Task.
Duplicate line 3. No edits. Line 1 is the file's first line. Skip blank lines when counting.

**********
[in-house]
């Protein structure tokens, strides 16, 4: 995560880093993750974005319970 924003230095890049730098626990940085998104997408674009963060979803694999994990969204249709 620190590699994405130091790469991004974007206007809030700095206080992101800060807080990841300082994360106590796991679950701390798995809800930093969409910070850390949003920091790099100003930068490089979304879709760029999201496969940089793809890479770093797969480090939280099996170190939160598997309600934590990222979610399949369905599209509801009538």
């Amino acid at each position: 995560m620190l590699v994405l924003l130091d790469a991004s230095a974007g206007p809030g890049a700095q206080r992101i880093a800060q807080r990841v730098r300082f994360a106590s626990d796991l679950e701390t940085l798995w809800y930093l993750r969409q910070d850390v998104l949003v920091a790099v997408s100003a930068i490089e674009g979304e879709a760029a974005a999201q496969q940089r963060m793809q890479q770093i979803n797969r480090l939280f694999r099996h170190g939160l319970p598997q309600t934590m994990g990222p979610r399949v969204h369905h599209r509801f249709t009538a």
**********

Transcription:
């Amino acid at each position: 995560m620190l590699v994405l924003l130091d790469a991004s230095a974007g206007p809030g890049a700095q206080r992101i880093a800060q807080r990841v730098r300082f994360a106590s626990d796991l679950e701390t940085l798995w809800y930093l993750r969409q910070d850390v998104l949003v920091a790099v997408s100003a930068i490089e674009g979304e879709a760029a974005a999201q496969q940089r963060m793809q890479q770093i979803n797969r480090l939280f694999r099996h170190g939160l319970p598997q309600t934590m994990g990222p979610r399949v969204h369905h599209r509801f249709t009538a």